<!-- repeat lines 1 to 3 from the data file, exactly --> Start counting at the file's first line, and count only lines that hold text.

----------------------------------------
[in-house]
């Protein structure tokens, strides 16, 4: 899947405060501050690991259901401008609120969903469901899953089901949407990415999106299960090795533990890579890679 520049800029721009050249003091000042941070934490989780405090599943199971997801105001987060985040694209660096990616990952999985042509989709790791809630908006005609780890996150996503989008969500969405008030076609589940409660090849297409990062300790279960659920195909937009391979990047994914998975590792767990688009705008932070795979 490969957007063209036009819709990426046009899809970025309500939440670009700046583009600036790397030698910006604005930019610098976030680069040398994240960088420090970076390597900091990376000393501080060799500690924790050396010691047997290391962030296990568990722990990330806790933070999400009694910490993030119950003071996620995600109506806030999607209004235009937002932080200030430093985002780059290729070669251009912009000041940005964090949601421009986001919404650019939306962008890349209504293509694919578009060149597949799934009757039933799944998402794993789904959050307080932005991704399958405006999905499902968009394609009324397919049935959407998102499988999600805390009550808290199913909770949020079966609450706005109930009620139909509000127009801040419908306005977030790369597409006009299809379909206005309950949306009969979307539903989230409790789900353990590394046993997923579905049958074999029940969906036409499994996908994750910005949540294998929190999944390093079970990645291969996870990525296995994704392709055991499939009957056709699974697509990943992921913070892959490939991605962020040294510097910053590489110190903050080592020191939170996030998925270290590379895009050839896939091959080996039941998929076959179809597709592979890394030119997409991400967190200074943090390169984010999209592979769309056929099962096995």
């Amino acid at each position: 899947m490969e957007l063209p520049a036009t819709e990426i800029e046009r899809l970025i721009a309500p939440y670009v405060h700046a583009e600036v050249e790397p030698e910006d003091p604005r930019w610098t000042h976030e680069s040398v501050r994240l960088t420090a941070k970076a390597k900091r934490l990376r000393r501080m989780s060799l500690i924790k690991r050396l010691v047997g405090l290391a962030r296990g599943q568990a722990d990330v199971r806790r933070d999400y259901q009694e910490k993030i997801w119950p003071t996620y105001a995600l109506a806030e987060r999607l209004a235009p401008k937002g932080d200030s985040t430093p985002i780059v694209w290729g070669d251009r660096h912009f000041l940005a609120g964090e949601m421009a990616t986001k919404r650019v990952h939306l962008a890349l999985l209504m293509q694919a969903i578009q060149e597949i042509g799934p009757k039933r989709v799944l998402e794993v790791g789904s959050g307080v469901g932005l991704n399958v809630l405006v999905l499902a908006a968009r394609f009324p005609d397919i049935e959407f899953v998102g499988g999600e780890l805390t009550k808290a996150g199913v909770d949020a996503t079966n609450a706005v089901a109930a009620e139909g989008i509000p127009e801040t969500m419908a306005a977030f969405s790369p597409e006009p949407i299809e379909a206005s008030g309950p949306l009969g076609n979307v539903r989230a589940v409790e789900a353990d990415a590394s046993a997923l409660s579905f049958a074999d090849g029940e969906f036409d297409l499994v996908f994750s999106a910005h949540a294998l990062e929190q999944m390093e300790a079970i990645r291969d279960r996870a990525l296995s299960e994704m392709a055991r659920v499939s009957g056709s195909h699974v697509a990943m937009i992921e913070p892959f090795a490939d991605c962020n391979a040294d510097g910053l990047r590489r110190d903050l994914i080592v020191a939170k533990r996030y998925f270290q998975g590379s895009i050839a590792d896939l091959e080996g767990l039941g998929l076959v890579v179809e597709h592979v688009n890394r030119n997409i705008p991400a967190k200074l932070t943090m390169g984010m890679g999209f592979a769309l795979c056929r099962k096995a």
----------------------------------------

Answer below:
[in-house]
């Protein structure tokens, strides 16, 4: 899947405060501050690991259901401008609120969903469901899953089901949407990415999106299960090795533990890579890679 520049800029721009050249003091000042941070934490989780405090599943199971997801105001987060985040694209660096990616990952999985042509989709790791809630908006005609780890996150996503989008969500969405008030076609589940409660090849297409990062300790279960659920195909937009391979990047994914998975590792767990688009705008932070795979 490969957007063209036009819709990426046009899809970025309500939440670009700046583009600036790397030698910006604005930019610098976030680069040398994240960088420090970076390597900091990376000393501080060799500690924790050396010691047997290391962030296990568990722990990330806790933070999400009694910490993030119950003071996620995600109506806030999607209004235009937002932080200030430093985002780059290729070669251009912009000041940005964090949601421009986001919404650019939306962008890349209504293509694919578009060149597949799934009757039933799944998402794993789904959050307080932005991704399958405006999905499902968009394609009324397919049935959407998102499988999600805390009550808290199913909770949020079966609450706005109930009620139909509000127009801040419908306005977030790369597409006009299809379909206005309950949306009969979307539903989230409790789900353990590394046993997923579905049958074999029940969906036409499994996908994750910005949540294998929190999944390093079970990645291969996870990525296995994704392709055991499939009957056709699974697509990943992921913070892959490939991605962020040294510097910053590489110190903050080592020191939170996030998925270290590379895009050839896939091959080996039941998929076959179809597709592979890394030119997409991400967190200074943090390169984010999209592979769309056929099962096995």
């Amino acid at each position: 899947m490969e957007l063209p520049a036009t819709e990426i800029e046009r899809l970025i721009a309500p939440y670009v405060h700046a583009e600036v050249e790397p030698e910006d003091p604005r930019w610098t000042h976030e680069s040398v501050r994240l960088t420090a941070k970076a390597k900091r934490l990376r000393r501080m989780s060799l500690i924790k690991r050396l010691v047997g405090l290391a962030r296990g599943q568990a722990d990330v199971r806790r933070d999400y259901q009694e910490k993030i997801w119950p003071t996620y105001a995600l109506a806030e987060r999607l209004a235009p401008k937002g932080d200030s985040t430093p985002i780059v694209w290729g070669d251009r660096h912009f000041l940005a609120g964090e949601m421009a990616t986001k919404r650019v990952h939306l962008a890349l999985l209504m293509q694919a969903i578009q060149e597949i042509g799934p009757k039933r989709v799944l998402e794993v790791g789904s959050g307080v469901g932005l991704n399958v809630l405006v999905l499902a908006a968009r394609f009324p005609d397919i049935e959407f899953v998102g499988g999600e780890l805390t009550k808290a996150g199913v909770d949020a996503t079966n609450a706005v089901a109930a009620e139909g989008i509000p127009e801040t969500m419908a306005a977030f969405s790369p597409e006009p949407i299809e379909a206005s008030g309950p949306l009969g076609n979307v539903r989230a589940v409790e789900a353990d990415a590394s046993a997923l409660s579905f049958a074999d090849g029940e969906f036409d297409l499994v996908f994750s999106a910005h949540a294998l990062e929190q999944m390093e300790a079970i990645r291969d279960r996870a990525l296995s299960e994704m392709a055991r659920v499939s009957g056709s195909h699974v697509a990943m937009i992921e913070p892959f090795a490939d991605c962020n391979a040294d510097g910053l990047r590489r110190d903050l994914i080592v020191a939170k533990r996030y998925f270290q998975g590379s895009i050839a590792d896939l091959e080996g767990l039941g998929l076959v890579v179809e597709h592979v688009n890394r030119n997409i705008p991400a967190k200074l932070t943090m390169g984010m890679g999209f592979a769309l795979c056929r099962k096995a």